sentient, adjective \ˈsen(t)-sh(ē-)ənt, ˈsen-tē-ənt\
Able to feel, see, hear, smell, or taste. Responsive to or conscious of sense impressions. Aware.
When it comes to science fiction, it's a given that there will be non-human sentient species.
Most science fiction writers limit the number of sentient species that evolved on any given world to one or two. While this seems to make sense at first, current genetic studies on the evolution of humans suggest that there may have been four or five different species of human to begin with, of which only one species survived to the present day.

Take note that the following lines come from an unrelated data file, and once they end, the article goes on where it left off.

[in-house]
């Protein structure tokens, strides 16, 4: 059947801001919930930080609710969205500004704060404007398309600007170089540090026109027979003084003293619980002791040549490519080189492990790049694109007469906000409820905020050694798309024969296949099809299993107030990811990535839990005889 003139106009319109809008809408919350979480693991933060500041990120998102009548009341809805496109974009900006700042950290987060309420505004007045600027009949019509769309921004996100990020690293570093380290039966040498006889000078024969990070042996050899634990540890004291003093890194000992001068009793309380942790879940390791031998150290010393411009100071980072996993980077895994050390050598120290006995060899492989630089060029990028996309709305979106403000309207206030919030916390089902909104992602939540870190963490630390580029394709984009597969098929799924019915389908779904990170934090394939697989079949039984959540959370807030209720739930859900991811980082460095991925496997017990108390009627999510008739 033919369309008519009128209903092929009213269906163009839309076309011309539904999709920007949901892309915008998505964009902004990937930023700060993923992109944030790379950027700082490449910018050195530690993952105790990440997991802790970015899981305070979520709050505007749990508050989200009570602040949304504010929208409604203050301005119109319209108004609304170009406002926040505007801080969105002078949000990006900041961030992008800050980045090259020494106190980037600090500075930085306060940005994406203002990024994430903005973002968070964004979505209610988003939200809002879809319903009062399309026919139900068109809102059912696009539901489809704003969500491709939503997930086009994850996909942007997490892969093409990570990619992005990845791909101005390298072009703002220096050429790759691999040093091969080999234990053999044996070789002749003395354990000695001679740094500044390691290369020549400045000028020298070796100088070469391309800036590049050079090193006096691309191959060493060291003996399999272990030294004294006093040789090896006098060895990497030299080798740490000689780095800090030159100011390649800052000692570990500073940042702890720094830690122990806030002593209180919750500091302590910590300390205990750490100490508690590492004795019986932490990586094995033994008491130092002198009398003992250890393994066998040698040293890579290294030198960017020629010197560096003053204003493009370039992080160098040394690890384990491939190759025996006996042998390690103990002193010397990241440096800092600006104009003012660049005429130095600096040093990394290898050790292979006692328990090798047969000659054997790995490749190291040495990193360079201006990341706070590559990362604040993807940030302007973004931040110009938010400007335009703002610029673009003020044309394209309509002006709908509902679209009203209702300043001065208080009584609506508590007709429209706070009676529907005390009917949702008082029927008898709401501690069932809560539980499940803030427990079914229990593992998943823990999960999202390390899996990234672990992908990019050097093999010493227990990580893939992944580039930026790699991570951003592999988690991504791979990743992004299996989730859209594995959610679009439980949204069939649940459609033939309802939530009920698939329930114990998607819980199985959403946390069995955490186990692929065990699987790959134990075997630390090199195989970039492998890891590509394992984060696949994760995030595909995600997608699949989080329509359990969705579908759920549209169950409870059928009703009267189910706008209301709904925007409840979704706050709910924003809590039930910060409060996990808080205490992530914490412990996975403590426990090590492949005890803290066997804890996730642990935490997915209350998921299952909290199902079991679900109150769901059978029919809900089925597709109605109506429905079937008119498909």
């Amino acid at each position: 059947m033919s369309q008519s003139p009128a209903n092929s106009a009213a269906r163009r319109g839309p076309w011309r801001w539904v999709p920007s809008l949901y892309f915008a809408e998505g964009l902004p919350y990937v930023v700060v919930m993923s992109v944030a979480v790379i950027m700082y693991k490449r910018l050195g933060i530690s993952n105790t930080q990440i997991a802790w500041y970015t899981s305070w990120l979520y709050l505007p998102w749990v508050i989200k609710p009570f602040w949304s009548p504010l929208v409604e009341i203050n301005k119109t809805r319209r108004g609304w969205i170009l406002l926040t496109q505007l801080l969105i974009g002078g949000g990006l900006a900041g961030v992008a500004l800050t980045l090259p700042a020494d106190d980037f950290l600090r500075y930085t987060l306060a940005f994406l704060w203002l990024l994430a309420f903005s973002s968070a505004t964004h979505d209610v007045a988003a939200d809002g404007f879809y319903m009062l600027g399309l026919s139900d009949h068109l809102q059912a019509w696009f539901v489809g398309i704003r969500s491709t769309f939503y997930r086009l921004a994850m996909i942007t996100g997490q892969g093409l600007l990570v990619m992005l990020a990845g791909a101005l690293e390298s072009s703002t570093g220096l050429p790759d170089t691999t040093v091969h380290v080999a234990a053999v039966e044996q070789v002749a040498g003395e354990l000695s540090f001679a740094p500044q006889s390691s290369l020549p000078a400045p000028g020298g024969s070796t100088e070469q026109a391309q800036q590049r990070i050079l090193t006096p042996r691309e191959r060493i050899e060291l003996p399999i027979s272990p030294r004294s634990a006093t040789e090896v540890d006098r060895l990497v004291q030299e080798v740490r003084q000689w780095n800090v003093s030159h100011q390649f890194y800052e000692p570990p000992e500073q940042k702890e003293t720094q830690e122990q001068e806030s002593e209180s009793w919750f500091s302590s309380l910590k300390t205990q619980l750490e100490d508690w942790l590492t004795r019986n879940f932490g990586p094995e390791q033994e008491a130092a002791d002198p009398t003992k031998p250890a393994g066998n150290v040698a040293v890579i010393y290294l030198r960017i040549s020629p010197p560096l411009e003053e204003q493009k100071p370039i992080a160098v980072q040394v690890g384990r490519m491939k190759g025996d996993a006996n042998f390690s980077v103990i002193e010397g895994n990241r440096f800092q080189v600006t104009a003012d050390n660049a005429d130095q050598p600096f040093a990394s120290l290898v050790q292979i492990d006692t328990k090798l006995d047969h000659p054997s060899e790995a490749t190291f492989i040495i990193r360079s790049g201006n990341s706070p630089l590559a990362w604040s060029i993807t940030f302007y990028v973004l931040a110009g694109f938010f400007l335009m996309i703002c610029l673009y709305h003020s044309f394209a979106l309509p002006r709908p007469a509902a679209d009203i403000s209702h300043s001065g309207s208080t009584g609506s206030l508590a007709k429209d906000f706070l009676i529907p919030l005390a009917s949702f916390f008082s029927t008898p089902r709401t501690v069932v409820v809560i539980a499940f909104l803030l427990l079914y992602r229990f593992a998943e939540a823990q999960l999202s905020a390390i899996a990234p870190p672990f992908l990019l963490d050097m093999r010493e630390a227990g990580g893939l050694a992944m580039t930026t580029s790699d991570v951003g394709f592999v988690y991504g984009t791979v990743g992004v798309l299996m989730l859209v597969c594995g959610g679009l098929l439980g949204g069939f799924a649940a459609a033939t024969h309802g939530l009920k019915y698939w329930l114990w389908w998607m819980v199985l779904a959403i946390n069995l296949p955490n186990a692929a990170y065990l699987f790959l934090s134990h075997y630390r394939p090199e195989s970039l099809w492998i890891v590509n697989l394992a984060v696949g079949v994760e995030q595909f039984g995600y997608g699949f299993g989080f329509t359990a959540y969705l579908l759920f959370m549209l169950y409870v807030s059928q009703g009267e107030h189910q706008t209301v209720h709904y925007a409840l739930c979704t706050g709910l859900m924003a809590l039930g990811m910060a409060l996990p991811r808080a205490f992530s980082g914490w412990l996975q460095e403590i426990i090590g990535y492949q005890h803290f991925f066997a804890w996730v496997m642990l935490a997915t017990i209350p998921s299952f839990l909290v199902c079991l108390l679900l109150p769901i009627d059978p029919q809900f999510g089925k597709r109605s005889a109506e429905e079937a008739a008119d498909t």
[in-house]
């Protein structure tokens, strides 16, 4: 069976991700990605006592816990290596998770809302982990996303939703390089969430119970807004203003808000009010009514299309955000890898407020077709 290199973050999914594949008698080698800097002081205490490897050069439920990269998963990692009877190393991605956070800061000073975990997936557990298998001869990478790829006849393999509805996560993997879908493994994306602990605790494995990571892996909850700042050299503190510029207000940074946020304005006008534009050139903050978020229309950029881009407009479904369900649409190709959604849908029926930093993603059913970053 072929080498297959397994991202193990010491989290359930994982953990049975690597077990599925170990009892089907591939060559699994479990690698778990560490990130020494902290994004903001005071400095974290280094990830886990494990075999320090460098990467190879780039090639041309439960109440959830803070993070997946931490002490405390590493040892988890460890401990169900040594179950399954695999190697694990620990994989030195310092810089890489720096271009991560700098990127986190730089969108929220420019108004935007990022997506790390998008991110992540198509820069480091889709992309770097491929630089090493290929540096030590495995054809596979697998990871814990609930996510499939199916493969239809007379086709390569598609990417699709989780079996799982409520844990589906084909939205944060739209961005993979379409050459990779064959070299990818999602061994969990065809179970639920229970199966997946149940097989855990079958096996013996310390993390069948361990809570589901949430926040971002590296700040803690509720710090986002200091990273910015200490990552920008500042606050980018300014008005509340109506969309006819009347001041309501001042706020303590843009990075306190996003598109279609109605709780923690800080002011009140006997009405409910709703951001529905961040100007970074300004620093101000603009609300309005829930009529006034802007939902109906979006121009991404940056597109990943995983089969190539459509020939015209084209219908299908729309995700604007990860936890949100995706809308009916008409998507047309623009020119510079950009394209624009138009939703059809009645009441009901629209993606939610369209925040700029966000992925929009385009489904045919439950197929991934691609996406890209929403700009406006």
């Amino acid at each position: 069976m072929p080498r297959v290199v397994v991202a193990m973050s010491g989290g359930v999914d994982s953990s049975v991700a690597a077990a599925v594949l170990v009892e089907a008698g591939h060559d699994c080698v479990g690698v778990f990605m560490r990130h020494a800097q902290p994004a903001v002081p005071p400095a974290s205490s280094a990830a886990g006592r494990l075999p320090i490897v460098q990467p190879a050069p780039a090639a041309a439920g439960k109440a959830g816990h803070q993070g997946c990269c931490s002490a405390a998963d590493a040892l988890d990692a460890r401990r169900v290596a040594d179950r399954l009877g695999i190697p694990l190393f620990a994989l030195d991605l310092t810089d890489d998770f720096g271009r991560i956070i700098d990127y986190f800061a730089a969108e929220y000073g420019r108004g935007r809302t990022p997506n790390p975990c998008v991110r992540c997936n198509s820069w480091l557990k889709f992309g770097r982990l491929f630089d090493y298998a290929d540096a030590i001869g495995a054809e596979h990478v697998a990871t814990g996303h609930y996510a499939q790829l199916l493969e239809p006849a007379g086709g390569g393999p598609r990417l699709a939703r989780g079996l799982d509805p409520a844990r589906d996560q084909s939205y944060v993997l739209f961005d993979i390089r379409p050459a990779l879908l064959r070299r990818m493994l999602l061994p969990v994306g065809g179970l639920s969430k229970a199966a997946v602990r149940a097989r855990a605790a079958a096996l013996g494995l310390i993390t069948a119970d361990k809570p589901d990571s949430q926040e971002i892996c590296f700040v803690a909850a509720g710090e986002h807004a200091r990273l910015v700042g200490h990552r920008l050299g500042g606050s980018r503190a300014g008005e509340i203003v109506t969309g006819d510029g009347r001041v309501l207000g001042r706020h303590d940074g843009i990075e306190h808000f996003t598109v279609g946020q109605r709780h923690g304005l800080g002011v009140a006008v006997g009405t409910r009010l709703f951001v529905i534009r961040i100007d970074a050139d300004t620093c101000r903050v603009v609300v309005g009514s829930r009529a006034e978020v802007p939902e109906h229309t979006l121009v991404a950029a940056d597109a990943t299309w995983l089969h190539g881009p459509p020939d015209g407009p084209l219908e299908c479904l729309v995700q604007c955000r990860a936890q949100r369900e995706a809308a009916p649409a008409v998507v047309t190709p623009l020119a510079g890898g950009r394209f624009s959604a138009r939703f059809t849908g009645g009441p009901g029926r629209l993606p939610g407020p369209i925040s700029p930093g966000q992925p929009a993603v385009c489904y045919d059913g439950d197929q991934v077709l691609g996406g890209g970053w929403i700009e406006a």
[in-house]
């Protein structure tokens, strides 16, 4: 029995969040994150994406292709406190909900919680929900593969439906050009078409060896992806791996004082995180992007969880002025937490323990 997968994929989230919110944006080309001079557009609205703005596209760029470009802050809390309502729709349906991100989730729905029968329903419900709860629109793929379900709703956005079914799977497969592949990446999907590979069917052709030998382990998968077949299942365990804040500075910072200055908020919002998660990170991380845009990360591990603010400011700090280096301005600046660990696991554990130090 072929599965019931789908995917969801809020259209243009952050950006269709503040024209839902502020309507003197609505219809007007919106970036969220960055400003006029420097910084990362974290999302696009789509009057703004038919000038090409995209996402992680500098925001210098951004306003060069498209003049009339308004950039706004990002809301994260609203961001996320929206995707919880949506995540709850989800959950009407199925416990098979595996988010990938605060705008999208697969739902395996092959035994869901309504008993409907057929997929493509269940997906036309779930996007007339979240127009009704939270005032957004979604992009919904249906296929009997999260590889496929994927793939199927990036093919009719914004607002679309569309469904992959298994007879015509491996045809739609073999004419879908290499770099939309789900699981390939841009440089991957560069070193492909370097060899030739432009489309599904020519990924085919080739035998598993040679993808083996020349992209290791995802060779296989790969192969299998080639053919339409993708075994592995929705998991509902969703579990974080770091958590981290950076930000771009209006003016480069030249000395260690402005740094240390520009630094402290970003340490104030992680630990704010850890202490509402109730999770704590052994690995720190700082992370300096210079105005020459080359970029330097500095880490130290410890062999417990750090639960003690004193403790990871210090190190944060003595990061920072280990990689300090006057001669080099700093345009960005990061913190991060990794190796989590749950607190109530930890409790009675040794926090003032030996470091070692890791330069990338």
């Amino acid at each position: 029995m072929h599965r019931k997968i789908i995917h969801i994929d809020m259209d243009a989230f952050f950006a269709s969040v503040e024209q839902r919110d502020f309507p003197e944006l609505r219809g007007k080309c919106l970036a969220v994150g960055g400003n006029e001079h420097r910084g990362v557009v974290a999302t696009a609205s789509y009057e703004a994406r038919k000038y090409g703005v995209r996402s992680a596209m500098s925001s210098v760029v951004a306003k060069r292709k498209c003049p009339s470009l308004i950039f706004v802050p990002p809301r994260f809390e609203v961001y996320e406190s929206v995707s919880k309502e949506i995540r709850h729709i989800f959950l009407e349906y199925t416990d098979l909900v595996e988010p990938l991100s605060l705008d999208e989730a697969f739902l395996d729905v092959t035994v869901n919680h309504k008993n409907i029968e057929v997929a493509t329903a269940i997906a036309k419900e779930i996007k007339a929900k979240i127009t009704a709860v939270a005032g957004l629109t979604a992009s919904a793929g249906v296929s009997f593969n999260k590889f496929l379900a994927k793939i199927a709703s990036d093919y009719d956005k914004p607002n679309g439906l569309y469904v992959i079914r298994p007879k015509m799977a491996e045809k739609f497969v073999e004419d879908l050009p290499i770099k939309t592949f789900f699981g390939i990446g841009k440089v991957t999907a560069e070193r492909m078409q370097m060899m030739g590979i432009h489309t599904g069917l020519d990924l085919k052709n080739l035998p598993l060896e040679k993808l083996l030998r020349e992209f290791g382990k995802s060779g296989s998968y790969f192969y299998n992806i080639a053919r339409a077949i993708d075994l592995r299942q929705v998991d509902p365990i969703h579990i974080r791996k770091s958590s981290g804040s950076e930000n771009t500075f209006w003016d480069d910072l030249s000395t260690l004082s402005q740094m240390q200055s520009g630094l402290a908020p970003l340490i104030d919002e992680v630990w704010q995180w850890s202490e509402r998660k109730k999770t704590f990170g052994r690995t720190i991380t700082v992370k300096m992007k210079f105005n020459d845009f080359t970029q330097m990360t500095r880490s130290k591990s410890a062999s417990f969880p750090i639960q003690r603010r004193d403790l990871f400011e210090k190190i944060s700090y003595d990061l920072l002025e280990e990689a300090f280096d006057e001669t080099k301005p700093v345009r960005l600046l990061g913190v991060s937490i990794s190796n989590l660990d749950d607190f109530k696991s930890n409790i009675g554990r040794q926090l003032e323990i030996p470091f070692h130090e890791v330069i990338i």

This makes me wonder - is it better to intentionally limit the number of sentient species native to a particular world for science fiction settings? Or do you think it is more fun to play around with a handful of different species?
From all the reading I've been doing, science fiction writers tend to limit themselves to one sentient species per planet nowadays. But I am really curious to see what people think about this issue. Especially if there is a point where the number of species begins to undermined the willful suspension of disbelief for the reader.